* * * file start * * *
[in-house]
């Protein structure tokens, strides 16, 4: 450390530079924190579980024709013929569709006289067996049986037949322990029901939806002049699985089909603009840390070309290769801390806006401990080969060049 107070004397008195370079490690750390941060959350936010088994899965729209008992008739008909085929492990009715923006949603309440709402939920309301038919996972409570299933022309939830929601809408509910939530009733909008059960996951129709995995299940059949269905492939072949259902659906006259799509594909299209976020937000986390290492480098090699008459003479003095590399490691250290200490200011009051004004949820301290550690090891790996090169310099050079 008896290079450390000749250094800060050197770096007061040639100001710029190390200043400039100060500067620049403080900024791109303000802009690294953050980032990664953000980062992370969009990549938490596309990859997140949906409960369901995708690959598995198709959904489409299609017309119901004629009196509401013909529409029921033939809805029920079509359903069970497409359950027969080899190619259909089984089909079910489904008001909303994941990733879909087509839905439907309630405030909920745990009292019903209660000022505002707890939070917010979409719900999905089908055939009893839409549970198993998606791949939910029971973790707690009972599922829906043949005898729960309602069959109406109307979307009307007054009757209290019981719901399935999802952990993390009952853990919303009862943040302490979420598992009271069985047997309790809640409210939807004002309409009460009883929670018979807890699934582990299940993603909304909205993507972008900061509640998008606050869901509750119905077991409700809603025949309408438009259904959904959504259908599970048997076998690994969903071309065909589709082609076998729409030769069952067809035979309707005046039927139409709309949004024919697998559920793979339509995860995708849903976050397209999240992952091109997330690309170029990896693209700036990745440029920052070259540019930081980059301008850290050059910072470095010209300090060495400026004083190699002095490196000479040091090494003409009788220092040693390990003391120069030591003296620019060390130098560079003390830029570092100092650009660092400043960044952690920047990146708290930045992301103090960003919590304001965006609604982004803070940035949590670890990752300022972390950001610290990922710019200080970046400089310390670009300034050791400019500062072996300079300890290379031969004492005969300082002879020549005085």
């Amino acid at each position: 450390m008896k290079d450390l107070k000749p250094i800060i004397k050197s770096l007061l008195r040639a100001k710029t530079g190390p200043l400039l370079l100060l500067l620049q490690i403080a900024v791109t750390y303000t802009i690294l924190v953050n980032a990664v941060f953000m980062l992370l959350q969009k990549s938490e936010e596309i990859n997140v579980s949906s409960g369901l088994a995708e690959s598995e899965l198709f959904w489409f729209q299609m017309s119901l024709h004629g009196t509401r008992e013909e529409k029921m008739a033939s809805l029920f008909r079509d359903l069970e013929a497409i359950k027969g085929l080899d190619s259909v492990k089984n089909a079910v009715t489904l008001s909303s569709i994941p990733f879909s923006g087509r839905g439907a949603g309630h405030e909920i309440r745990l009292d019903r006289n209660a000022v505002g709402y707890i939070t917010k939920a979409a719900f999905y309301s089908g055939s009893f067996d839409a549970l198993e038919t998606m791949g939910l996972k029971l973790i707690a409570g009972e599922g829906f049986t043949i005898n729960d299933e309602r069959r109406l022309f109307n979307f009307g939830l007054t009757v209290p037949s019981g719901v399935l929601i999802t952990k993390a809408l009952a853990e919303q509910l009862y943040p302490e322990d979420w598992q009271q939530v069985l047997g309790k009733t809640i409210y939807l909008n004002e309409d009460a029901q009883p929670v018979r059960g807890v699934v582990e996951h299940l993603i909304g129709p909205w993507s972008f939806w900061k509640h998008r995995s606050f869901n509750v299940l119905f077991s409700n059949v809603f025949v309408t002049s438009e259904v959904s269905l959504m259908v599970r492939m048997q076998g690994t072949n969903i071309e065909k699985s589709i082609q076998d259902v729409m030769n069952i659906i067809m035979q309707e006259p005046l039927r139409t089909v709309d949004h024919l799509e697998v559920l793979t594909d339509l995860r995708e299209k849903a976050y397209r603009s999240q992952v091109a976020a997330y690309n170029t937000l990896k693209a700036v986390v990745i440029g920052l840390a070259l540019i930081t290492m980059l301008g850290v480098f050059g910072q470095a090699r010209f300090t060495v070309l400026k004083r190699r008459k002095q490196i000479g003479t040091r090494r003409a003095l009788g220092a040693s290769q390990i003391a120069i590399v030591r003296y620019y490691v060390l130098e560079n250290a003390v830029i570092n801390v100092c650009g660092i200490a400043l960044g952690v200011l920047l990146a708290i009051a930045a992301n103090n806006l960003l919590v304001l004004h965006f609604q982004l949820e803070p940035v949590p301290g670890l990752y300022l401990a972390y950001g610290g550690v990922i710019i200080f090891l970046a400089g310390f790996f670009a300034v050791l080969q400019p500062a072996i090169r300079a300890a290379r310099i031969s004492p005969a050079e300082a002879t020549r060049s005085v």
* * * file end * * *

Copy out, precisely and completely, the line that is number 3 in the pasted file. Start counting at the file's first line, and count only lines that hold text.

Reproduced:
């Amino acid at each position: 450390m008896k290079d450390l107070k000749p250094i800060i004397k050197s770096l007061l008195r040639a100001k710029t530079g190390p200043l400039l370079l100060l500067l620049q490690i403080a900024v791109t750390y303000t802009i690294l924190v953050n980032a990664v941060f953000m980062l992370l959350q969009k990549s938490e936010e596309i990859n997140v579980s949906s409960g369901l088994a995708e690959s598995e899965l198709f959904w489409f729209q299609m017309s119901l024709h004629g009196t509401r008992e013909e529409k029921m008739a033939s809805l029920f008909r079509d359903l069970e013929a497409i359950k027969g085929l080899d190619s259909v492990k089984n089909a079910v009715t489904l008001s909303s569709i994941p990733f879909s923006g087509r839905g439907a949603g309630h405030e909920i309440r745990l009292d019903r006289n209660a000022v505002g709402y707890i939070t917010k939920a979409a719900f999905y309301s089908g055939s009893f067996d839409a549970l198993e038919t998606m791949g939910l996972k029971l973790i707690a409570g009972e599922g829906f049986t043949i005898n729960d299933e309602r069959r109406l022309f109307n979307f009307g939830l007054t009757v209290p037949s019981g719901v399935l929601i999802t952990k993390a809408l009952a853990e919303q509910l009862y943040p302490e322990d979420w598992q009271q939530v069985l047997g309790k009733t809640i409210y939807l909008n004002e309409d009460a029901q009883p929670v018979r059960g807890v699934v582990e996951h299940l993603i909304g129709p909205w993507s972008f939806w900061k509640h998008r995995s606050f869901n509750v299940l119905f077991s409700n059949v809603f025949v309408t002049s438009e259904v959904s269905l959504m259908v599970r492939m048997q076998g690994t072949n969903i071309e065909k699985s589709i082609q076998d259902v729409m030769n069952i659906i067809m035979q309707e006259p005046l039927r139409t089909v709309d949004h024919l799509e697998v559920l793979t594909d339509l995860r995708e299209k849903a976050y397209r603009s999240q992952v091109a976020a997330y690309n170029t937000l990896k693209a700036v986390v990745i440029g920052l840390a070259l540019i930081t290492m980059l301008g850290v480098f050059g910072q470095a090699r010209f300090t060495v070309l400026k004083r190699r008459k002095q490196i000479g003479t040091r090494r003409a003095l009788g220092a040693s290769q390990i003391a120069i590399v030591r003296y620019y490691v060390l130098e560079n250290a003390v830029i570092n801390v100092c650009g660092i200490a400043l960044g952690v200011l920047l990146a708290i009051a930045a992301n103090n806006l960003l919590v304001l004004h965006f609604q982004l949820e803070p940035v949590p301290g670890l990752y300022l401990a972390y950001g610290g550690v990922i710019i200080f090891l970046a400089g310390f790996f670009a300034v050791l080969q400019p500062a072996i090169r300079a300890a290379r310099i031969s004492p005969a050079e300082a002879t020549r060049s005085v």